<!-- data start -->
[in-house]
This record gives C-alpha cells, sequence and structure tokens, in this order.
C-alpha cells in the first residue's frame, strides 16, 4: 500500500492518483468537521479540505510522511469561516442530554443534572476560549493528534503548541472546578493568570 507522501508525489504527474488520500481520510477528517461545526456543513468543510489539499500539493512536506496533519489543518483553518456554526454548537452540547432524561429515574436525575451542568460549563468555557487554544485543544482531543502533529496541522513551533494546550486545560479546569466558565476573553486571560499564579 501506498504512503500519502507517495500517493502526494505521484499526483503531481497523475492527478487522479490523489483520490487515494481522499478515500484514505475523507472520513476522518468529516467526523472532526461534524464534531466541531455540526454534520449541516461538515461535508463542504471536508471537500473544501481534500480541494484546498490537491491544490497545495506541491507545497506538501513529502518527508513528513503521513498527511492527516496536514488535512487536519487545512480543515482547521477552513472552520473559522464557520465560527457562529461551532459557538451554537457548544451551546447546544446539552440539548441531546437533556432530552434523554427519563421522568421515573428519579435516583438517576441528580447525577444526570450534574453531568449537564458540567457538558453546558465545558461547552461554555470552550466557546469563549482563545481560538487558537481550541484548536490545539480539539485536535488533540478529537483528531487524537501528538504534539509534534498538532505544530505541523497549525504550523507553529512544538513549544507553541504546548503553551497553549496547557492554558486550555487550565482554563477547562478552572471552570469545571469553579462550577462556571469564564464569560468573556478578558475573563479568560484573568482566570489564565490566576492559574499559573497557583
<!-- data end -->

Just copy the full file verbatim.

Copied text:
[in-house]
This record gives C-alpha cells, sequence and structure tokens, in this order.
C-alpha cells in the first residue's frame, strides 16, 4: 500500500492518483468537521479540505510522511469561516442530554443534572476560549493528534503548541472546578493568570 507522501508525489504527474488520500481520510477528517461545526456543513468543510489539499500539493512536506496533519489543518483553518456554526454548537452540547432524561429515574436525575451542568460549563468555557487554544485543544482531543502533529496541522513551533494546550486545560479546569466558565476573553486571560499564579 501506498504512503500519502507517495500517493502526494505521484499526483503531481497523475492527478487522479490523489483520490487515494481522499478515500484514505475523507472520513476522518468529516467526523472532526461534524464534531466541531455540526454534520449541516461538515461535508463542504471536508471537500473544501481534500480541494484546498490537491491544490497545495506541491507545497506538501513529502518527508513528513503521513498527511492527516496536514488535512487536519487545512480543515482547521477552513472552520473559522464557520465560527457562529461551532459557538451554537457548544451551546447546544446539552440539548441531546437533556432530552434523554427519563421522568421515573428519579435516583438517576441528580447525577444526570450534574453531568449537564458540567457538558453546558465545558461547552461554555470552550466557546469563549482563545481560538487558537481550541484548536490545539480539539485536535488533540478529537483528531487524537501528538504534539509534534498538532505544530505541523497549525504550523507553529512544538513549544507553541504546548503553551497553549496547557492554558486550555487550565482554563477547562478552572471552570469545571469553579462550577462556571469564564464569560468573556478578558475573563479568560484573568482566570489564565490566576492559574499559573497557583